BORNO South Senatorial District’s lawmaker Senator Ali Ndume has courted controversy by suggesting that Nigerian civil servants who no longer go to work due to the Covid-19 pandemic should be subject to salary reductions.
Like every other nation, Nigerian imposed restrictions on movement in the wake of the coronavirus pandemic, which included limiting the number of people who went to work. In a development certain to attract widespread condemnation, Senator Ndume said that civil servants who have to work from home should not be paid their full wages.
According to Senator Ndume despite the effects of the Covid-19 pandemic, Nigerian state and federal governments are spending more to sustain personnel and non-personnel costs. He added that those who are not going to work now should be given palliatives and paid less.
Senator Ndume said: “The government should critically look at the recurrent and personnel expenditure which consumes about 70% of the budget. More should be pumped into capital and people should make sacrifices because this is the time to look at issues critically.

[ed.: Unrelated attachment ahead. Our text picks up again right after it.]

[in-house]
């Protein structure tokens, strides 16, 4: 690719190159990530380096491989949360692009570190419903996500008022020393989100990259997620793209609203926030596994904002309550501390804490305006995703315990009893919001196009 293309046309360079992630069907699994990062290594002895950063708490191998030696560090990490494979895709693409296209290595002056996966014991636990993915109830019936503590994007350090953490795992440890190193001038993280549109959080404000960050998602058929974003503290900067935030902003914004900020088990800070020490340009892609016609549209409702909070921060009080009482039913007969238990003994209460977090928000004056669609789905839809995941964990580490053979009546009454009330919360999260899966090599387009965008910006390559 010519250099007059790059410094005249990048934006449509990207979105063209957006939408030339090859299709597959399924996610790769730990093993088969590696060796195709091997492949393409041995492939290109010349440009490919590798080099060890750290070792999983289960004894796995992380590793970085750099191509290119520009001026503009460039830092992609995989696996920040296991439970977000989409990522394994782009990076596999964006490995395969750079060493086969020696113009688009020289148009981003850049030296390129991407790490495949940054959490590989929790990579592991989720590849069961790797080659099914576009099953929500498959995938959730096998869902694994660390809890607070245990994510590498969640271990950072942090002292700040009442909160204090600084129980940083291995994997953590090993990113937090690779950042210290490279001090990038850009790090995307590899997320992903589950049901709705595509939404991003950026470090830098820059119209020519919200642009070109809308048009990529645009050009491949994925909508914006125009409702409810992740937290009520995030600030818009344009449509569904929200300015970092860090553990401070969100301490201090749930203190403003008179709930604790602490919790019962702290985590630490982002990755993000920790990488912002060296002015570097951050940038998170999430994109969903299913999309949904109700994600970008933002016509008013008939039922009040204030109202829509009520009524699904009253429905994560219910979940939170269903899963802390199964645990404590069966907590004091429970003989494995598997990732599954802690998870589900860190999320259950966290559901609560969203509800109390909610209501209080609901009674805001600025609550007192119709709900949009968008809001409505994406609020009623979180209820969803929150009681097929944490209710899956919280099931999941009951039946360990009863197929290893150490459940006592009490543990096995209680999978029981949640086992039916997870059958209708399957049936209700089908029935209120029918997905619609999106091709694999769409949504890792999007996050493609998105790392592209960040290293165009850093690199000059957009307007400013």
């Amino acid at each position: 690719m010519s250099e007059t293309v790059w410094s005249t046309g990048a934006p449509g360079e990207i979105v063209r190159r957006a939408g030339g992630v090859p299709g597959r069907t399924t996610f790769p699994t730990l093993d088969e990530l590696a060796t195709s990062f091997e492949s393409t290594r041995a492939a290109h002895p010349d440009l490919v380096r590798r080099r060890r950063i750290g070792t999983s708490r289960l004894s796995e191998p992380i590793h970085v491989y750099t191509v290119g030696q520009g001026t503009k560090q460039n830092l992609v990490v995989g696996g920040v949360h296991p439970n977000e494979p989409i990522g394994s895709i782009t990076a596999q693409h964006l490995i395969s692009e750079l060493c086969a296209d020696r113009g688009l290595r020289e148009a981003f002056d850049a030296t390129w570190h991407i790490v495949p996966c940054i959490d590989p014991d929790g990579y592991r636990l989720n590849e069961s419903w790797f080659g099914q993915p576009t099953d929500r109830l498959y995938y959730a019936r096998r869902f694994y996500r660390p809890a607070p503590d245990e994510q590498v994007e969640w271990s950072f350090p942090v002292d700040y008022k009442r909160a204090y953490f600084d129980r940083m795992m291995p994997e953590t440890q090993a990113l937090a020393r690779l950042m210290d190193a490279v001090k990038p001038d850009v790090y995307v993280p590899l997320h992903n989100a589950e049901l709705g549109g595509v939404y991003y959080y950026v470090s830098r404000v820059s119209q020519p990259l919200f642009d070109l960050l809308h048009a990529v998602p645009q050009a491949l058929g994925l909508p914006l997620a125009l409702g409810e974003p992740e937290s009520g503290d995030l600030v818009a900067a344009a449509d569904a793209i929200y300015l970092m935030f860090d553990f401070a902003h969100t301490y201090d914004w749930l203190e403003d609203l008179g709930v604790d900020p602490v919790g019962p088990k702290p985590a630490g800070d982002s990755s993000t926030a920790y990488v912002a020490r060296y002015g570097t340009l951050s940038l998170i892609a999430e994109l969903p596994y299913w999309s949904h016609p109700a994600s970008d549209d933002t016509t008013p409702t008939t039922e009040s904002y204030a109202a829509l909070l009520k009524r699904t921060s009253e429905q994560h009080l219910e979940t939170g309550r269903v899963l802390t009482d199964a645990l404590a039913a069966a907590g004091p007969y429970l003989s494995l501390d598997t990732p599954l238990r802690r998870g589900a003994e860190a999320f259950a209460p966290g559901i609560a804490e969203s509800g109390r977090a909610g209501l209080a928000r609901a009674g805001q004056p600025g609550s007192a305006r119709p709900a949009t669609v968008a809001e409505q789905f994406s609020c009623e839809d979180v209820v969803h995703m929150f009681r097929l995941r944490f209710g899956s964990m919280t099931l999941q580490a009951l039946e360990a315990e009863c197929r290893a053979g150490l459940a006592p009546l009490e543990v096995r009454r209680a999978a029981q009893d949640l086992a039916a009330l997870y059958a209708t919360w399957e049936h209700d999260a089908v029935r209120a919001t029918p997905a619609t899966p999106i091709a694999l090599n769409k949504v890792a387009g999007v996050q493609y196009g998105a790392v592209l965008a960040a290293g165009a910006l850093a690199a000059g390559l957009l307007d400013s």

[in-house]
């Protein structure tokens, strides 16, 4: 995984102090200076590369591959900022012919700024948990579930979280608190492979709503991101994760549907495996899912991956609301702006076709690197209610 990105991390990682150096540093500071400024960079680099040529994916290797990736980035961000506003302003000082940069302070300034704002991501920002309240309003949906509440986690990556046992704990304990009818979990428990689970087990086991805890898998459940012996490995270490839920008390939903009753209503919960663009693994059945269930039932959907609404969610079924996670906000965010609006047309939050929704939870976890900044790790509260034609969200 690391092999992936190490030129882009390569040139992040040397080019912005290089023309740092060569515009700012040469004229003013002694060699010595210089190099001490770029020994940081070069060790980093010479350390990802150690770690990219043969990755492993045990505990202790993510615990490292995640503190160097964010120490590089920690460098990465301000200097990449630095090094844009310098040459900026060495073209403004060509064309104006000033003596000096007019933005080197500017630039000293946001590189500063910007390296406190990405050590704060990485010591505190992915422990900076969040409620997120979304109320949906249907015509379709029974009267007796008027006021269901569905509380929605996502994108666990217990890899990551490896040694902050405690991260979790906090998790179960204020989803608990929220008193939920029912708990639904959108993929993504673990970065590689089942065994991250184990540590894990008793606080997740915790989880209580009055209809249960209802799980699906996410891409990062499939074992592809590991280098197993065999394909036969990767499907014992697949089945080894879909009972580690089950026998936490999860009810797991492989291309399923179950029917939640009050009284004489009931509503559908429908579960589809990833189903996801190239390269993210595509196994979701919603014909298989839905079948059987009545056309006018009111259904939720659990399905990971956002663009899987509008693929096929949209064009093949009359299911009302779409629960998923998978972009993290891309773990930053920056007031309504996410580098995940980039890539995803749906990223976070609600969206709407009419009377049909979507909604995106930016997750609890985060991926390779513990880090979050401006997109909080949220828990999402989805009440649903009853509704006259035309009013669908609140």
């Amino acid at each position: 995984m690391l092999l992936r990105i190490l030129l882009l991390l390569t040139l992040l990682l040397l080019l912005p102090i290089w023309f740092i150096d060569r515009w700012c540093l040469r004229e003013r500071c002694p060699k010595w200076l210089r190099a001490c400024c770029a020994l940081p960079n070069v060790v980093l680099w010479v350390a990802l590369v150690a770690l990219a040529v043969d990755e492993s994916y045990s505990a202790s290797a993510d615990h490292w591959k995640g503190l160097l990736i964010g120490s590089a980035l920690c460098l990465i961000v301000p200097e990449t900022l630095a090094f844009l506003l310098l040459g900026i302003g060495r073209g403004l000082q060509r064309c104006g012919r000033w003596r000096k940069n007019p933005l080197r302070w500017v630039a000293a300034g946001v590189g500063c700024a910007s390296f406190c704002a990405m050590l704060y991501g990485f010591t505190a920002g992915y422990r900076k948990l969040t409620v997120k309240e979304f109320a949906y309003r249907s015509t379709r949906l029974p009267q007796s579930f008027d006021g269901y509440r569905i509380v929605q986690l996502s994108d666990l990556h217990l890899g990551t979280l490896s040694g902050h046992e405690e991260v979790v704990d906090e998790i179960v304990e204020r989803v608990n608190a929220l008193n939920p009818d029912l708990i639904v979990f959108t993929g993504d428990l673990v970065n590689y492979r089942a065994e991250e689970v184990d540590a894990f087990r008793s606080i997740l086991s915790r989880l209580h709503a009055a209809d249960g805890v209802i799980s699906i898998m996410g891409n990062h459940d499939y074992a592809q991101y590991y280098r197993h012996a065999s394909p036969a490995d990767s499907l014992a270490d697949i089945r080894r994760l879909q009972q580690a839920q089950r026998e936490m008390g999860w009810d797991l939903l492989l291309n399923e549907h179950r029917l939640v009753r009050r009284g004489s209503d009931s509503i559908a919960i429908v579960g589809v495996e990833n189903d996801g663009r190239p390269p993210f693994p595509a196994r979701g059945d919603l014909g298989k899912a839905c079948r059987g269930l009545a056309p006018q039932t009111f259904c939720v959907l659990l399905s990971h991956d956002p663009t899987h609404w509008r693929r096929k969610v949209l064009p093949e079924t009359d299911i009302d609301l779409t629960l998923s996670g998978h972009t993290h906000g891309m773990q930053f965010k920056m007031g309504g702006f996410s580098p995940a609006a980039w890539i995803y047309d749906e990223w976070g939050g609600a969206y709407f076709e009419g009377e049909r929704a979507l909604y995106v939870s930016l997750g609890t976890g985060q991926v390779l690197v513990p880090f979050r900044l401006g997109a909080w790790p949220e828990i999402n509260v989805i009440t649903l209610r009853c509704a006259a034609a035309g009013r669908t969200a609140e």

“I think there should be more sacrifice, especially on the personnel side. How can you sustain the same personnel and overhead costs when even the work they are doing, most people don’t go to the office now and they are being paid fully for the month.
“Is there any justification for that? If you can’t work because of the pandemic, then you should be given palliatives and be paid less.”
Nigerian senators are among the highest paid in the world, with each of them earning ₦162m ($450,000) annually in allowances and ₦9m ($25,000) as basic salary. They also get a raft of other perks, like new cars, despite the fact that over half of the Nigerian population lives on less than $2 a day.